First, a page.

Putting a capacitor across the battery poles is like peeing in the ocean- you'd need many farads to accomplish anything.
    On newer cars at least, alternators have "bear claw" rotors that allow the alternator's AC output to be real close to a square wave which jacks up their efficiency quite a bit.
    One challenge electrical designers have is weight. They've went so far as to develop lighter wire insulation to save a tiny bit of weight. Older Cadillacs had as many as 53 wires going into a door, a few years ago its down to nine, maybe less now.
    Another challenge is modularity. The old Ford Escort had about 15 different wiring harnesses, none alike but all so close to each other it was hard to tell them apart. Now, the Ford Focus which replaced the Escort might have 5 harnesses. A great cost savings.
    Alternator reliability is so good, there was talk of eliminating the conventional belt driven unit and also eliminating the starter motor. The flywheel/flexplate would be electrified to become a combination alternator/starter.
  6. retched

    AAC Fanatic!

    Dec 5, 2009
    Dont drink and drive! ;)
  7. THE_RB

    AAC Fanatic!

    Feb 11, 2008
    But his CD player has such a great automatic cup-holder! :D
  8. ke5nnt

    Thread Starter Active Member

    Mar 1, 2009
    Ok, thank you for all the responses, a lot of good information in here.

    The .pdf file attached to a post above talks about suppressing transient voltages using a central suppressor. My initial thought would be that all vehicles, at least newer ones, already have central suppression systems in them somewhere?

    Some electronics that go in cars seem extremely simple. So simple in fact, that I have a very hard time believing that each one of them is designed to handle the kinds of transient voltages and wattages listed in that article, particularly the examples given for load dumps.

    I took apart a cell phone charger that plugs into the cigarette lighter I had lying around as an exploratory experiment. What I found inside was nothing more than a switching regulator, a 34063 to be exact, which operates in a step-down state. The schematic for the MC34063 on www.onsemi.com shown for the step-down converter is exactly what is inside this charger, with the exception that a small LED and a current limiting resistor for the LED were added to the Voltage Output pin of the IC to indicate when the device is on.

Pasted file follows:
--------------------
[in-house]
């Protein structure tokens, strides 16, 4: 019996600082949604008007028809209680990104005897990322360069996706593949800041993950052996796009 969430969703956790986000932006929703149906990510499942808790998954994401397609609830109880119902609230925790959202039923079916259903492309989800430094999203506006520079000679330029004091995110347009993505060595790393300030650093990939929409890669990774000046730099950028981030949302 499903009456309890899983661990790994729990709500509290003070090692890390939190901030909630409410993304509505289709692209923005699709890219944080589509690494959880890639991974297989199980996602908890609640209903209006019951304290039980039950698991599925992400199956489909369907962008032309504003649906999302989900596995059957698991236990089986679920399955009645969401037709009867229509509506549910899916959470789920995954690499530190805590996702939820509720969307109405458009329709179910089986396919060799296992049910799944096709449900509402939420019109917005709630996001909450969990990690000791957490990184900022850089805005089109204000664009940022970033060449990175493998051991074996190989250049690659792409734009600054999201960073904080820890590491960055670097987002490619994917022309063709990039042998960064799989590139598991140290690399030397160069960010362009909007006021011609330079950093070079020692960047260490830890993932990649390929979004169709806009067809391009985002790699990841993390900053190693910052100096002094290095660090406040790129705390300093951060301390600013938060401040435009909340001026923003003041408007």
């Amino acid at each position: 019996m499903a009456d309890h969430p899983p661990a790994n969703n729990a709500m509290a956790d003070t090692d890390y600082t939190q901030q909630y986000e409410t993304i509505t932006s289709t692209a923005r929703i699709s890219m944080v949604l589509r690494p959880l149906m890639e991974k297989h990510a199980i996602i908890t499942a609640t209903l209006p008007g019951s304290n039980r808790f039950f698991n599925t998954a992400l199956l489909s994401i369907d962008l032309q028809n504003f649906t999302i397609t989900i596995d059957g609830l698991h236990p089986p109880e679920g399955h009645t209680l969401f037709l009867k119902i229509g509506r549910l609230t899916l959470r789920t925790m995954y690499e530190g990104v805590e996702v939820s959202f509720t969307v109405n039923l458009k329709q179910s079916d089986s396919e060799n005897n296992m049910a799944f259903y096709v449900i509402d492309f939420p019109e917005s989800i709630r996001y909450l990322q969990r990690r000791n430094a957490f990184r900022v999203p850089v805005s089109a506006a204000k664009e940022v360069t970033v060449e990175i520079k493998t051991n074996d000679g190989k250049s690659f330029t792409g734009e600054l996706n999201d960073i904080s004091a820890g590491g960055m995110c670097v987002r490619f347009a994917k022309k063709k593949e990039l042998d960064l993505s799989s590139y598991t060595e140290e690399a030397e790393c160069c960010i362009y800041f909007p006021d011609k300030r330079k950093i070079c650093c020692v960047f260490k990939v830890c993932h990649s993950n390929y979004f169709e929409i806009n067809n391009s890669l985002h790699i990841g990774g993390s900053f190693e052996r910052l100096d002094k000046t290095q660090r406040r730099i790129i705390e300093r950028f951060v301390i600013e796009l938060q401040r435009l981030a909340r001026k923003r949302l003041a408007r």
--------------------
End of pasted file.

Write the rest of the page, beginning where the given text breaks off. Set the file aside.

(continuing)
The point I'd like to make in bringing this up, is that this simple design, while remaining plugged into the cigarette lighter of my truck, has been plugged in for 2 years and has gone though vehicle off, start cycles, jump-start cycles, etc... and still works. A 9-component device that takes up about 1 square inch survives in an automotive environment. Is it not possible then, to design other in-vehicle devices without too much thought to transients?
  9. retched

    AAC Fanatic!

    Dec 5, 2009
    This is an AUTOMOTIVE switching regulator, designed to handle the spikes of an automotive environment.

    If folks who want to build for automotive applications took the time to learn and use the right parts, then its not a problem.

    But you cannot take a 555 led flasher that works on your breadboard and expect it to survive.

    It is all about using the right tool for the job.